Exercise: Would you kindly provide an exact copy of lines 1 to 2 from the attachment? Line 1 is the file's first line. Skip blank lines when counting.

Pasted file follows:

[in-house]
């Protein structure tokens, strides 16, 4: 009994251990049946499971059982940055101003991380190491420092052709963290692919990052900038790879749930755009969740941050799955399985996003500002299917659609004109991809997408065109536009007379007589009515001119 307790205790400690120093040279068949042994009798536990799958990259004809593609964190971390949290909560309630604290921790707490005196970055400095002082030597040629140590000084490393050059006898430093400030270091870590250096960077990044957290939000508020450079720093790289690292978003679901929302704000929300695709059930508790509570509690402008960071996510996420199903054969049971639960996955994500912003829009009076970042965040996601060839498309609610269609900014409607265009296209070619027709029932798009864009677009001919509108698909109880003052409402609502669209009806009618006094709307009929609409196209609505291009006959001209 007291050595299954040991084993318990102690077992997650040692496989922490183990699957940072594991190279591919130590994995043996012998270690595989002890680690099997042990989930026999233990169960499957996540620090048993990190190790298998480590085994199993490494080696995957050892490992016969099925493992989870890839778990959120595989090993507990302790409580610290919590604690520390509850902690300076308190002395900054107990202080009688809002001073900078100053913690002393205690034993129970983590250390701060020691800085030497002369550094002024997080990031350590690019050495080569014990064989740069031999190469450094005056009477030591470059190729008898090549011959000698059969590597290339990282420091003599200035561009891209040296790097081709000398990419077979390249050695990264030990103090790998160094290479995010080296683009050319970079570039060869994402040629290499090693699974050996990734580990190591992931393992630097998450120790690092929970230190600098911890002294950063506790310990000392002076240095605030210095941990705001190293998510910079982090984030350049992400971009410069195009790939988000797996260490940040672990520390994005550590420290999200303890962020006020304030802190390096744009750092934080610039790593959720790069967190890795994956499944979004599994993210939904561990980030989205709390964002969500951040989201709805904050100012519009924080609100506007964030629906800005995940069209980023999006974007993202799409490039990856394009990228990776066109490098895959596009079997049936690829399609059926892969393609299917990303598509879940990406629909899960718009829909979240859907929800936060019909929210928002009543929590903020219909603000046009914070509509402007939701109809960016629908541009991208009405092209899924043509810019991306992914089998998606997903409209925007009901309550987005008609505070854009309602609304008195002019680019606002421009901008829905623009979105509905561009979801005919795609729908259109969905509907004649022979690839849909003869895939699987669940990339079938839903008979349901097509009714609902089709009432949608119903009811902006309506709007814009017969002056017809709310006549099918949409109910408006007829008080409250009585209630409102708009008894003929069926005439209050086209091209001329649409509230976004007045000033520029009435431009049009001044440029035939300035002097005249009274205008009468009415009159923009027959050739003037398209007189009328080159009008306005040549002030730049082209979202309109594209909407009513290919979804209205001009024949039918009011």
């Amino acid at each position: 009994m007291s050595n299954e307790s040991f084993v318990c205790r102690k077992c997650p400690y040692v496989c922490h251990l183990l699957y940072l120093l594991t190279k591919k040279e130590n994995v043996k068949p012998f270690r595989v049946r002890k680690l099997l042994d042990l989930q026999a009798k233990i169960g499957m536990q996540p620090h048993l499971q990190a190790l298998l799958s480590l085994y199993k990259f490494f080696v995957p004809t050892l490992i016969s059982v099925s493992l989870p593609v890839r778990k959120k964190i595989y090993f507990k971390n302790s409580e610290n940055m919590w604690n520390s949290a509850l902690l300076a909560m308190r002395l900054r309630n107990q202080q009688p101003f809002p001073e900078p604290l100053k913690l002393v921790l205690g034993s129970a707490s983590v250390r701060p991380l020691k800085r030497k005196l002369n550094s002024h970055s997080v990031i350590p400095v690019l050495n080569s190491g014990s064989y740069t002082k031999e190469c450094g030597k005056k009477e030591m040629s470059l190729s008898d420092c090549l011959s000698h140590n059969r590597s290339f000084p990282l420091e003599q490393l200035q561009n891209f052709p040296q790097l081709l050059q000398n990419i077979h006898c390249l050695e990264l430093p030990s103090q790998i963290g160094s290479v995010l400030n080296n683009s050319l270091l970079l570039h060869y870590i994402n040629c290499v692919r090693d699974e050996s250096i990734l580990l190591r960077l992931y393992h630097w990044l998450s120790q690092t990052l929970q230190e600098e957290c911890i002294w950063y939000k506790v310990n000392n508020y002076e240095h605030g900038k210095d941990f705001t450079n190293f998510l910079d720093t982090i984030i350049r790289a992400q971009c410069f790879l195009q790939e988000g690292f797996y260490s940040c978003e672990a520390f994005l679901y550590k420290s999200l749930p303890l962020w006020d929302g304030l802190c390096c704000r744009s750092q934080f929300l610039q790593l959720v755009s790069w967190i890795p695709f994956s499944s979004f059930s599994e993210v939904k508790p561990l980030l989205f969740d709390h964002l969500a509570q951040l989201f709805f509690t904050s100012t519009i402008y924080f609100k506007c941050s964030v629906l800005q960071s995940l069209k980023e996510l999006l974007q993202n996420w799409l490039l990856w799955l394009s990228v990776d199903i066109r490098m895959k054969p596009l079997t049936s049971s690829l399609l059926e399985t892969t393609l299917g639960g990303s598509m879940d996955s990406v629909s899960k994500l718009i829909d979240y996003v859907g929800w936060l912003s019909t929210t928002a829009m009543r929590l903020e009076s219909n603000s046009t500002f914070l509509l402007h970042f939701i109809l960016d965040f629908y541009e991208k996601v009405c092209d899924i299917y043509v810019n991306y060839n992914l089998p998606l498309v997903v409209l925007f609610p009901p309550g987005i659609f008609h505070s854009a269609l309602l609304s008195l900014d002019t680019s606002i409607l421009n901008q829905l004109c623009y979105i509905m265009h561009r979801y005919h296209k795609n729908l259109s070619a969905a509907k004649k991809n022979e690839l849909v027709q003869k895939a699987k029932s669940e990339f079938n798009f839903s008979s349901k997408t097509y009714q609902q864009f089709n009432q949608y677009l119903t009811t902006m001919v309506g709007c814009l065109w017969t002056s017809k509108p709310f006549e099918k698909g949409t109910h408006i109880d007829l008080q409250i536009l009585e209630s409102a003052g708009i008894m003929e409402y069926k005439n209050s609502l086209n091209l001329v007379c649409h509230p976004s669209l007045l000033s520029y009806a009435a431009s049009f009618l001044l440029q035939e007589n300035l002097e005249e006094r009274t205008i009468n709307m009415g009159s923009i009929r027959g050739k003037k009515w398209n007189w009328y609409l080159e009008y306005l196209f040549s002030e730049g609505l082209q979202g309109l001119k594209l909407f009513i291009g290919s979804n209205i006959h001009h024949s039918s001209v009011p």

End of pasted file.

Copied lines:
[in-house]
């Protein structure tokens, strides 16, 4: 009994251990049946499971059982940055101003991380190491420092052709963290692919990052900038790879749930755009969740941050799955399985996003500002299917659609004109991809997408065109536009007379007589009515001119 307790205790400690120093040279068949042994009798536990799958990259004809593609964190971390949290909560309630604290921790707490005196970055400095002082030597040629140590000084490393050059006898430093400030270091870590250096960077990044957290939000508020450079720093790289690292978003679901929302704000929300695709059930508790509570509690402008960071996510996420199903054969049971639960996955994500912003829009009076970042965040996601060839498309609610269609900014409607265009296209070619027709029932798009864009677009001919509108698909109880003052409402609502669209009806009618006094709307009929609409196209609505291009006959001209 007291050595299954040991084993318990102690077992997650040692496989922490183990699957940072594991190279591919130590994995043996012998270690595989002890680690099997042990989930026999233990169960499957996540620090048993990190190790298998480590085994199993490494080696995957050892490992016969099925493992989870890839778990959120595989090993507990302790409580610290919590604690520390509850902690300076308190002395900054107990202080009688809002001073900078100053913690002393205690034993129970983590250390701060020691800085030497002369550094002024997080990031350590690019050495080569014990064989740069031999190469450094005056009477030591470059190729008898090549011959000698059969590597290339990282420091003599200035561009891209040296790097081709000398990419077979390249050695990264030990103090790998160094290479995010080296683009050319970079570039060869994402040629290499090693699974050996990734580990190591992931393992630097998450120790690092929970230190600098911890002294950063506790310990000392002076240095605030210095941990705001190293998510910079982090984030350049992400971009410069195009790939988000797996260490940040672990520390994005550590420290999200303890962020006020304030802190390096744009750092934080610039790593959720790069967190890795994956499944979004599994993210939904561990980030989205709390964002969500951040989201709805904050100012519009924080609100506007964030629906800005995940069209980023999006974007993202799409490039990856394009990228990776066109490098895959596009079997049936690829399609059926892969393609299917990303598509879940990406629909899960718009829909979240859907929800936060019909929210928002009543929590903020219909603000046009914070509509402007939701109809960016629908541009991208009405092209899924043509810019991306992914089998998606997903409209925007009901309550987005008609505070854009309602609304008195002019680019606002421009901008829905623009979105509905561009979801005919795609729908259109969905509907004649022979690839849909003869895939699987669940990339079938839903008979349901097509009714609902089709009432949608119903009811902006309506709007814009017969002056017809709310006549099918949409109910408006007829008080409250009585209630409102708009008894003929069926005439209050086209091209001329649409509230976004007045000033520029009435431009049009001044440029035939300035002097005249009274205008009468009415009159923009027959050739003037398209007189009328080159009008306005040549002030730049082209979202309109594209909407009513290919979804209205001009024949039918009011």